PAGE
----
Robin Harding

From Games are Evil, via Kotaku, a brilliantly complicated chart that shows who owns which video game developers and how they all ended up there. Visit the original page for a version you can properly magnify.

Robin Harding

Nintendo has made a rare trip to Tokyo to update investors on its strategy (the session is timed, in what is becoming a Nintendo routine, to clash with Sony’s first half results briefing). From the investors and analysts I recognise here at the Imperial Hotel, it looks like Nintendo remains the greater draw, despite their weaker results yesterday.

Nintendo’s new DSi LL is available to play with in the foyer. My first impressions are that it is chunky – I wouldn’t chose one for the subway – but not all that heavy. The bigger, 4.25″ screens were a bit of a disappointment to me, because with the same resolution as the smaller DSi, it does not look very pretty. The new, full-size stylus pen is lovely though. Read more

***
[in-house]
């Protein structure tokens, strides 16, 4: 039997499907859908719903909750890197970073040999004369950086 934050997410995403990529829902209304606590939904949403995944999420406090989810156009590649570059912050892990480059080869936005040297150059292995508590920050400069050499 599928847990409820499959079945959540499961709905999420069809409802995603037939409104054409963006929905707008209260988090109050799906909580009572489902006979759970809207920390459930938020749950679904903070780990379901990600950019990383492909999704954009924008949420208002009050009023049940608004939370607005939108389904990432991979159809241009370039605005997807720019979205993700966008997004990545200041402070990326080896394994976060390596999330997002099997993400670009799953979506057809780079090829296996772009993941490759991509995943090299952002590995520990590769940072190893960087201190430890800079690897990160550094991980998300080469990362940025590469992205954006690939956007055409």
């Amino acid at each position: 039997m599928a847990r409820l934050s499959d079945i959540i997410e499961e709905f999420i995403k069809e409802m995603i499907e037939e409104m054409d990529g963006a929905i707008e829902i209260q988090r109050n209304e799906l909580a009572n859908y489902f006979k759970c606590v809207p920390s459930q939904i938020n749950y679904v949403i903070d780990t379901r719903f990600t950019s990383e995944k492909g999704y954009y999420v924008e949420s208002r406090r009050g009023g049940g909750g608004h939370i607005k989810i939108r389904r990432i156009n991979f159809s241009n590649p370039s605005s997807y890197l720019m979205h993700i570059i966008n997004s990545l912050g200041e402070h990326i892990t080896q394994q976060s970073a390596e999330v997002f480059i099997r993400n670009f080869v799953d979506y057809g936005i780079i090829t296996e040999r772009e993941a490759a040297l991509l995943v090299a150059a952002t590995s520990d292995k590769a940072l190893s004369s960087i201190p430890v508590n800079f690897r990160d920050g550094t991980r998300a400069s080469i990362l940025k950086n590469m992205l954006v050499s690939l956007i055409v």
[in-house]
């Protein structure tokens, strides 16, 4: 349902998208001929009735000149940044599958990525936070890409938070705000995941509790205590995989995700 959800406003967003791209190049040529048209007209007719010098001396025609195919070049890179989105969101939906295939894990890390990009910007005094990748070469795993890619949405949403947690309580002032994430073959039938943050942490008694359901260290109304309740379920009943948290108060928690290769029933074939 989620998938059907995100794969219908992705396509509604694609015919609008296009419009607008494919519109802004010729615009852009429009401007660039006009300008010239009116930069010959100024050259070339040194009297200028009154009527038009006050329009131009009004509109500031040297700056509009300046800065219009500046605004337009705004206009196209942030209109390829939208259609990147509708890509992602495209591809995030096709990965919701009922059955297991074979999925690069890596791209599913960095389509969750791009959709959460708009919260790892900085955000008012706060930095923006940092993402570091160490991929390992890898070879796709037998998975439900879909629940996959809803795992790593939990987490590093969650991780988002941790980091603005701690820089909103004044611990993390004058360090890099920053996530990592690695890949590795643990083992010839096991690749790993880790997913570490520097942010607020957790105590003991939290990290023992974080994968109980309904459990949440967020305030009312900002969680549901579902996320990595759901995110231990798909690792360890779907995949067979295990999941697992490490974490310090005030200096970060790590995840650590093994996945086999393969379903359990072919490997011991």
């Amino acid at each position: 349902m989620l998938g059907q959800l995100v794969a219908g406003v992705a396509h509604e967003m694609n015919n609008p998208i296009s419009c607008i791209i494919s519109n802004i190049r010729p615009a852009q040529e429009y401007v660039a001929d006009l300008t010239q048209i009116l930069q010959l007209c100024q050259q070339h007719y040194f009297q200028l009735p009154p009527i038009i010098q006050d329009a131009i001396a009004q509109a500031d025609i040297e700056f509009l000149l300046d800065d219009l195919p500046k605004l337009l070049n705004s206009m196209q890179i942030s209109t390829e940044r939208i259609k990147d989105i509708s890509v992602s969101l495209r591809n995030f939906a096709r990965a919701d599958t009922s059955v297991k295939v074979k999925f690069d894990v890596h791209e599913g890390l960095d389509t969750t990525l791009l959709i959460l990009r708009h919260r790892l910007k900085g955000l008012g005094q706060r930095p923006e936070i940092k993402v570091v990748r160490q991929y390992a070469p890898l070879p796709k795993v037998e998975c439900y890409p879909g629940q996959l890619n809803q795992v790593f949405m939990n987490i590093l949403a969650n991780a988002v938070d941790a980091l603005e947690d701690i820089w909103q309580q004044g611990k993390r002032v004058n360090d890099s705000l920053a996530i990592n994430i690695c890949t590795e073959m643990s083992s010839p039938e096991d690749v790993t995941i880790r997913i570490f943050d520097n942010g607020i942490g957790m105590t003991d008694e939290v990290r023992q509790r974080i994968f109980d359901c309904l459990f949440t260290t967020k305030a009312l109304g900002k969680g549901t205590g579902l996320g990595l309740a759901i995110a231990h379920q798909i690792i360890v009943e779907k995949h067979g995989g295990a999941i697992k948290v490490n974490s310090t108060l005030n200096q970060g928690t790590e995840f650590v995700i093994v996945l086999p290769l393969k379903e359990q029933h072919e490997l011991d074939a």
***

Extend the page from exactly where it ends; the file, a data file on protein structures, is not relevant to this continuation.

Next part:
Robin Harding

With dozens of smartphones powered by Google’s Android operating system set to hit the market, a different challenger to the Apple iPhone was on display in Tokyo today: the Else, from London-listed Israeli technology company Emblaze, using software made by Access of Japan.

The two companies are making bold claims for the device, long in development under the codename of Monolith. “Imagine a device that is not a phone surrounded by gimmicks you will not use; where the camera literally replaces your digital camera; you get real-time push email wherever you are in the globe; almost every song and film in the the world is one click away; and any one of its multitude of features is reached with no more than one light gesture of your finger and not buried deep inside folders within folders,” said Amir Kupervas, the chief executive of Emblaze Mobile.

The credibility of that statement was impossible to judge while watching Access’s chief technology officer demonstrate the device. Read more

Robin Harding

The Tokyo Games Show kicked off with a keynote speech by Kazuo Hirai, the president of Sony Computer Entertainment, at 1030 local time in Japan.